Getting clean is basically guaranteed to make your life better in so many ways. But, things will have to get worse before they get better. Detoxing from any substance is pretty brutal, but there are ways to make it easier. Plus, it’s almost always worth it. Here’s what to expect from Xanax withdrawal and where to find help.
What is Xanax?
Xanax (or Xanny, or bars) is the brand name for a drug called alprazolam, which is part of a family of drugs called benzodiazepines. (Benzos are also in this class.) Drugs of this type are meant to treat anxiety and panic disorder when prescribed correctly. Technically, it amplifies the effect of a pre-existing brain chemical called GABA that makes you feel more calm.
Xanax is absorbed quickly, so its effects come on within 45 minutes to an hour, and it leaves the body within twelve hours. For that reason, doctors often prescribe a dose spread out throughout a day.
Normal side effects include dizziness, fatigue, slurred speech, blurred vision, nausea, diarrhea, swelling, muscle weakness, confusion and more. Abusing Xanax can cause coma or death.
What Happens in Xanax Withdrawal
Because Xanax is fast-acting and equally fast in leaving the body, withdrawal from Xanax is generally less painful than withdrawal from other drugs. Of course, that all depends on your pattern of use and whether you’re abusing other drugs alongside it, too.
Xanax withdrawal can start a few hours after the last dose, and reaches its height within a few days. The good news is, you’ll be pretty much done within a week.
In the meantime, withdrawal occurs on a physical and psychological level. On the physical side, expect headaches, muscle pain, numbness, nausea and diarrhea, insomnia, heart palpitations, sweating, and more. Mentally, you’ll likely face irritability, anxiety, paranoia, hallucinations, brain fog, and mood swings that may even lead to suicidal thoughts.
In a worst-case scenario, Xanax withdrawal can cause grand mal seizures, which can lead to coma or even death — even in people who’ve only been using Xanax for a few weeks. For that reason, it is crucial that people withdrawing from Xanax — or really any benzo — detox in a safe medical environment.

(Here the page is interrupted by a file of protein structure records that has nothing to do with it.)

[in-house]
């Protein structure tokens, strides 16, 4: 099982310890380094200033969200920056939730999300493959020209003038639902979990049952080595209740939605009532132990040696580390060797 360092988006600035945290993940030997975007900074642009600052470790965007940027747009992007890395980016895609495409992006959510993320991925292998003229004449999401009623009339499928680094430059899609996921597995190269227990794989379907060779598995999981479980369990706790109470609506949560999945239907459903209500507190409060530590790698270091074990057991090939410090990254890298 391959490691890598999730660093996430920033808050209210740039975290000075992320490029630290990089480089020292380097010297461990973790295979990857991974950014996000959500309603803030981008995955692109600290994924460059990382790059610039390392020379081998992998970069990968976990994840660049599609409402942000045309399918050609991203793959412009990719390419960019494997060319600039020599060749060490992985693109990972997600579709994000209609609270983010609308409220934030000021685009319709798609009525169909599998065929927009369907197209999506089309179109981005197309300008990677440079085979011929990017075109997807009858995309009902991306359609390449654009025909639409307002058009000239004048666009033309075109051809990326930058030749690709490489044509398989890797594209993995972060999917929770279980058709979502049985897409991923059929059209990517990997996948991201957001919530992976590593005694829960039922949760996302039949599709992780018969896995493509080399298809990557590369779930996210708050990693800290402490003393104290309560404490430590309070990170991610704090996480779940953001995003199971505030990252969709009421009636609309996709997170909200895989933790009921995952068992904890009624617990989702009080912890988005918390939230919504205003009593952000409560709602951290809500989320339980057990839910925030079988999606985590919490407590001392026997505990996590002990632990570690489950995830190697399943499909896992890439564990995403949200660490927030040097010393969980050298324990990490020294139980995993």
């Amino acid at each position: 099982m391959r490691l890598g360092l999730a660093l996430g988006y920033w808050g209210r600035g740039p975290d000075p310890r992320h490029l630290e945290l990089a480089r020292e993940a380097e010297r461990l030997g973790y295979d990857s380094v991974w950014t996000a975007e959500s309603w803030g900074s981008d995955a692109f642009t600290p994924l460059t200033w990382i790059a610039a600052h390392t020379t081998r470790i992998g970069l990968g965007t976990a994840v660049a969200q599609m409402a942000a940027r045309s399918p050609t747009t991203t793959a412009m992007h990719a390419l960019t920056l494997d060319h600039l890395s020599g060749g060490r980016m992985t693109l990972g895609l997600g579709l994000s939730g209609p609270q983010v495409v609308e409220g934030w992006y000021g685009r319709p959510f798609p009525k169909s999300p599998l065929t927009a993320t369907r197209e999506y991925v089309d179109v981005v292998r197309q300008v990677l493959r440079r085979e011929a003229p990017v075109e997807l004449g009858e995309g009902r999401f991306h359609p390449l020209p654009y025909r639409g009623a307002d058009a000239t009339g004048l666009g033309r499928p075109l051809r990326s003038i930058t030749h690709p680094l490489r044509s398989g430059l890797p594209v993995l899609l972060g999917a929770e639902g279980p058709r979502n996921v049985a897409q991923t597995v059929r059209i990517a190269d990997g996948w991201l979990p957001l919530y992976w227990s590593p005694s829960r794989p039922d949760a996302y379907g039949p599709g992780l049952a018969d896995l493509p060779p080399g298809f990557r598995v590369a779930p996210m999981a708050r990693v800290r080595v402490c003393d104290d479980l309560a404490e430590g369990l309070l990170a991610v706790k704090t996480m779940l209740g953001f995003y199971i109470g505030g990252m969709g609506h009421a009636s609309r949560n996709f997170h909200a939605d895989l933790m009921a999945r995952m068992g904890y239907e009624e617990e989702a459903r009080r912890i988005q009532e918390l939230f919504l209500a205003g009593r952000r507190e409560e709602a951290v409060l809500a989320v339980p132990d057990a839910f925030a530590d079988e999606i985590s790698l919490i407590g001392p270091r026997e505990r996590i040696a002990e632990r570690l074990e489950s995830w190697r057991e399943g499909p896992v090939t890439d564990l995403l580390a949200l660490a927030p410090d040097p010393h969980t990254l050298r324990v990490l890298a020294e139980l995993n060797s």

In medical detox, you’ll be monitored 24/7 and even prescribed medication to make your detox as comfortable and as safe as possible. Detoxing in a facility also increases the likelihood that you’ll make it through without relapsing when things get rough. If you’re committed to a safe and successful detox, professional treatment is the way to go.
Detox and withdrawal is the first step to changing your life, because nothing can change until you’re clean and sober. Before you even start working on the issues that have contributed to your addiction, you need to clear all traces of drugs and alcohol from your body.
Our medical team will manage your withdrawal symptoms every step of the way, using the latest techniques and tactics to get you through safely. They can even prescribe medications to help make the process less painful. (Some of us have even successfully kicked drugs ourselves, so we know how the whole thing works.)
Meanwhile, you’ll ride it out in our quiet, comfortable and safe detox and residential addiction treatment facility with just six beds, tucked away on a cul-de-sac in the Los Angeles suburb of Gardena.
Getting Clean & Sober at Home
Today, more than 75% of hospitals and healthcare providers offer access to telehealth treatment, with 29 states having gone so far as to enact telehealth parity laws, which force insurance companies to reimburse patients for telehealth at the same rates as they would for in-person treatment.
If you’ve been thinking about getting clean and sober, or if you’ve been wanting to work on and strengthen the recovery you already have, it’s never been easier to do it through telehealth.
"*" indicates required fields